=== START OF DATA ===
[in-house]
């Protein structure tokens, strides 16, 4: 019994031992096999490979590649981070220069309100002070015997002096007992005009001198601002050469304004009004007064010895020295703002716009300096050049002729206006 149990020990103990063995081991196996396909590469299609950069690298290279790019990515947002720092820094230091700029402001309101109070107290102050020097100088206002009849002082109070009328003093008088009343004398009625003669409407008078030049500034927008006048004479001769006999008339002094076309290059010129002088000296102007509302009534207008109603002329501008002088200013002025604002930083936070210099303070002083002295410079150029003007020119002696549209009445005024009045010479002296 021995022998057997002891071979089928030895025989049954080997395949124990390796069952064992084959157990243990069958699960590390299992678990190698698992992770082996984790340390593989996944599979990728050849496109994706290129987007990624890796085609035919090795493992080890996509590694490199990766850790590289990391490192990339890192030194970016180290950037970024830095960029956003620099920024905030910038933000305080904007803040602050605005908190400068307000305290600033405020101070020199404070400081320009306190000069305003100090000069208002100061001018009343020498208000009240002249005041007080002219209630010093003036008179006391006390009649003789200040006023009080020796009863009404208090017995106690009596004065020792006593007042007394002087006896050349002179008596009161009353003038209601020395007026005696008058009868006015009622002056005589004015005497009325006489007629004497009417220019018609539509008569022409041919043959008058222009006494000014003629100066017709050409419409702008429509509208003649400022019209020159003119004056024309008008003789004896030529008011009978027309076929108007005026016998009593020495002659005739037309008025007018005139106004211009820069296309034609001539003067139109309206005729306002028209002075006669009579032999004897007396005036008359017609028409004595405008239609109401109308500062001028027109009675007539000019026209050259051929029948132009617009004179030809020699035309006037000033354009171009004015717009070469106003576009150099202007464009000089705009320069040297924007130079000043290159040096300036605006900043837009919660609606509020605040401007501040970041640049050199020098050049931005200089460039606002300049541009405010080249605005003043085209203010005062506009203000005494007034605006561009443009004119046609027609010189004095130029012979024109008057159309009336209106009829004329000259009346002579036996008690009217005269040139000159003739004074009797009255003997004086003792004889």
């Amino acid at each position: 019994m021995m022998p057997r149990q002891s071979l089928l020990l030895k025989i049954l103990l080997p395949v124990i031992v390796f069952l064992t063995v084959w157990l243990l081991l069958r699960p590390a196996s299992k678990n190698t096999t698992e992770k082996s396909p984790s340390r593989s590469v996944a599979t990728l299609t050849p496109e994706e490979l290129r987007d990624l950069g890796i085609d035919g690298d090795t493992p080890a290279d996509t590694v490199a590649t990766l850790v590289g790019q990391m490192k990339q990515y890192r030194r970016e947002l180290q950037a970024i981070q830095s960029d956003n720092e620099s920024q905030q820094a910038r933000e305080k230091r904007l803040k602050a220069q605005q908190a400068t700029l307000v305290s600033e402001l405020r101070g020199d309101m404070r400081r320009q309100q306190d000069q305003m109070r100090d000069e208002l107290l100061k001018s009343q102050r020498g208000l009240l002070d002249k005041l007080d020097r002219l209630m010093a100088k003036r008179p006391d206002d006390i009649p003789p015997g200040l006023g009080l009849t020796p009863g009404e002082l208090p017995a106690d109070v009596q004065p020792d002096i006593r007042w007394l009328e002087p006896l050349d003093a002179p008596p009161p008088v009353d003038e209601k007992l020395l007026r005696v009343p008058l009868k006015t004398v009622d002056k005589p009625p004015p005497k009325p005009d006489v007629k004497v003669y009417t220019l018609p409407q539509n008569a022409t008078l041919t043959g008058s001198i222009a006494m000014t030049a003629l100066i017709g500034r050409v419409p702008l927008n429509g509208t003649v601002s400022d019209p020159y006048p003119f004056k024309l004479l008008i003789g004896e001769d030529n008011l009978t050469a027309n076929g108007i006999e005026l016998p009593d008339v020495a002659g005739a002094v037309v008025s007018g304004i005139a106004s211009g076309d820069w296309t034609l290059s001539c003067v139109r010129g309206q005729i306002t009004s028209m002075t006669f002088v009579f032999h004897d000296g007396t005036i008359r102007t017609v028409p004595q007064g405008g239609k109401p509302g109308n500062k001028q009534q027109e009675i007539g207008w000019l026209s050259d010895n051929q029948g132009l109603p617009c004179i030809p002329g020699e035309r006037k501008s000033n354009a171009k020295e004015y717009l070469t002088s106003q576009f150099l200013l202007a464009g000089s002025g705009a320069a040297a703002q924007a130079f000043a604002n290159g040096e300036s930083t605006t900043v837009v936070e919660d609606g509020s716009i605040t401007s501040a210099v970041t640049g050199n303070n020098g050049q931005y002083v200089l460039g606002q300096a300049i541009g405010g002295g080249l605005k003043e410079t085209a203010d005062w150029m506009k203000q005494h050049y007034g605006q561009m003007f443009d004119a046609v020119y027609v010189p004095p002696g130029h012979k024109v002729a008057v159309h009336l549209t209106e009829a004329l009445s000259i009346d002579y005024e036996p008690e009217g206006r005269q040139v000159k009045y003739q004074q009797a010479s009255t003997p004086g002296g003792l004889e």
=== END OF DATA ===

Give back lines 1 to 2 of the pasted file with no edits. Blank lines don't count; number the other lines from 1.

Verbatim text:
[in-house]
């Protein structure tokens, strides 16, 4: 019994031992096999490979590649981070220069309100002070015997002096007992005009001198601002050469304004009004007064010895020295703002716009300096050049002729206006 149990020990103990063995081991196996396909590469299609950069690298290279790019990515947002720092820094230091700029402001309101109070107290102050020097100088206002009849002082109070009328003093008088009343004398009625003669409407008078030049500034927008006048004479001769006999008339002094076309290059010129002088000296102007509302009534207008109603002329501008002088200013002025604002930083936070210099303070002083002295410079150029003007020119002696549209009445005024009045010479002296 021995022998057997002891071979089928030895025989049954080997395949124990390796069952064992084959157990243990069958699960590390299992678990190698698992992770082996984790340390593989996944599979990728050849496109994706290129987007990624890796085609035919090795493992080890996509590694490199990766850790590289990391490192990339890192030194970016180290950037970024830095960029956003620099920024905030910038933000305080904007803040602050605005908190400068307000305290600033405020101070020199404070400081320009306190000069305003100090000069208002100061001018009343020498208000009240002249005041007080002219209630010093003036008179006391006390009649003789200040006023009080020796009863009404208090017995106690009596004065020792006593007042007394002087006896050349002179008596009161009353003038209601020395007026005696008058009868006015009622002056005589004015005497009325006489007629004497009417220019018609539509008569022409041919043959008058222009006494000014003629100066017709050409419409702008429509509208003649400022019209020159003119004056024309008008003789004896030529008011009978027309076929108007005026016998009593020495002659005739037309008025007018005139106004211009820069296309034609001539003067139109309206005729306002028209002075006669009579032999004897007396005036008359017609028409004595405008239609109401109308500062001028027109009675007539000019026209050259051929029948132009617009004179030809020699035309006037000033354009171009004015717009070469106003576009150099202007464009000089705009320069040297924007130079000043290159040096300036605006900043837009919660609606509020605040401007501040970041640049050199020098050049931005200089460039606002300049541009405010080249605005003043085209203010005062506009203000005494007034605006561009443009004119046609027609010189004095130029012979024109008057159309009336209106009829004329000259009346002579036996008690009217005269040139000159003739004074009797009255003997004086003792004889």